AppleSeed Being Distributed to Maintenance Company of Military Bases

The ASEC analysis team has recently discovered a case of AppleSeed being distributed to a certain maintenance company of military bases. AppleSeed is a backdoor malware mainly used by the Kimsuky group and is actively being distributed to multiple attack targets as of late.

In this case, the malware was distributed with a file under the name of a military base.

  • 20220713_**** base_installation planned dateV004_*** edited_6.xls
Figure 1. Malware file

AppleSeed was distributed as an Excel file (XLS) and protected with a password to bypass anti-malware software.

When opening the XLS file, users are prompted to enable the external content as in Figure 2. Clicking the Enable Content button will open the macro-enabled content as in Figure 3.

Figure 2. XLS file (before enabling macros)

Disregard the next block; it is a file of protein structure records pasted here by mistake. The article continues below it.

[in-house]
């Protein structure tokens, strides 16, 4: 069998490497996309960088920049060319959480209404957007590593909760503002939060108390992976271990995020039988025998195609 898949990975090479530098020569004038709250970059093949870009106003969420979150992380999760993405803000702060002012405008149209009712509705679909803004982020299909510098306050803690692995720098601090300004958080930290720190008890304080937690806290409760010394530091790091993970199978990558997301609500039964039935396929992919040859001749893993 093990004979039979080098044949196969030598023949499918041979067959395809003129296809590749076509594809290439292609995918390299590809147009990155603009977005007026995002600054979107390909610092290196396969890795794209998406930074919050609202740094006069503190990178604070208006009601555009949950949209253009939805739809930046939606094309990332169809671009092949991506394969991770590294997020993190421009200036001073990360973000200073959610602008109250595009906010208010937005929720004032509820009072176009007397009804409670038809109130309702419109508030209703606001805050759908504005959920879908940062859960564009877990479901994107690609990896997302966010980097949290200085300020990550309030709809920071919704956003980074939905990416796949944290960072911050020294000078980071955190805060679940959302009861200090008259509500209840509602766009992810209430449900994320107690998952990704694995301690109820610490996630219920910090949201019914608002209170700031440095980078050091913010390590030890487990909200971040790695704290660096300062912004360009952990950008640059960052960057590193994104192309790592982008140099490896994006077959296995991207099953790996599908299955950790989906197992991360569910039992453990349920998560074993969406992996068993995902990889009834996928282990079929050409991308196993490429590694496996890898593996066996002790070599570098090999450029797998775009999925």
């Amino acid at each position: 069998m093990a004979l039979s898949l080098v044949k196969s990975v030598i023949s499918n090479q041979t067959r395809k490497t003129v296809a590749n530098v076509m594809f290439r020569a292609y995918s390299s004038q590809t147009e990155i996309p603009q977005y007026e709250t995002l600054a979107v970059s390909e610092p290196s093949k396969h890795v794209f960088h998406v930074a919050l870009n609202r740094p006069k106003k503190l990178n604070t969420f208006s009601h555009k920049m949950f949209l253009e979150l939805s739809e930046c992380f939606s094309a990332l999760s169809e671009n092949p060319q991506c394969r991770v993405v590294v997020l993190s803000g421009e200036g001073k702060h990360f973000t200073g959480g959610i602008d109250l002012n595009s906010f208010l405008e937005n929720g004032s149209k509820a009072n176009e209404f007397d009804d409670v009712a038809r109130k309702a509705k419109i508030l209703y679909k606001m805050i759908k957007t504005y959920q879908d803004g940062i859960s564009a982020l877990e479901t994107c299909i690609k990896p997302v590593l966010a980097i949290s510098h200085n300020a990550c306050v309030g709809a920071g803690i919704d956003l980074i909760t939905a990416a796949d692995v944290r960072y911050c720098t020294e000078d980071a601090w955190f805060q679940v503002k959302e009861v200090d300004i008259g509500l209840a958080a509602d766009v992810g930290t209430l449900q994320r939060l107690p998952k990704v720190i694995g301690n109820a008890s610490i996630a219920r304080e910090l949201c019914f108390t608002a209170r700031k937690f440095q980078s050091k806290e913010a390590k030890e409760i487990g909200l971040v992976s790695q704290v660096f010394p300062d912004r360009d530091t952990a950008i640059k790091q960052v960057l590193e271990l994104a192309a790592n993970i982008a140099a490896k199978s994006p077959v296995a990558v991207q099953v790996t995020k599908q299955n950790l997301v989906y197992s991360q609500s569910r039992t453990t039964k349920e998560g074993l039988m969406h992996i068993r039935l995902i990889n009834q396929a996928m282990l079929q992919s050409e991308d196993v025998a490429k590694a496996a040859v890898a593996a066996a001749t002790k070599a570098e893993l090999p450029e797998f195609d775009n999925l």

Figure 3. XLS file (after enabling macros)

The macro hides the information that prompts the user to enable content to display the original file. It then uses mshta to download and run additional scripts from a C2.

Figure 4. Malicious macro inside the file

The scripts contain a routine for downloading and executing AppleSeed, which is saved in the following path.

  • Path: %ProgramData%\Software\ControlSet\Service\ServiceScheduler.dll
  • Execution Argument: regsvr32.exe /s /n /i:12345QWERTY [AppleSeed path]

When AppleSeed is run, it can continuously receive commands from the C2 server to download and run additional modules or perform behaviors that the attacker wants. For a detailed analysis of AppleSeed, click the link.

The Kimsuky group which mainly employs AppleSeed is attempting various methods to increase their chance of attack success. Users should take caution not to run attachments of emails sent from unknown sources and only enable macros from reliable sources.

AhnLab’s anti-malware software, V3, is currently detecting and blocking the files using the following aliases.

Figure 5. Detection and blocking malicious files by V3

[File Detection]

[IOC Info]

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[…] group’s attack cases. The ASEC blog also covers various attack cases using AppleSeed. [5] [6] [7] AppleSeed supports various features such as executing the threat actor’s commands from the […]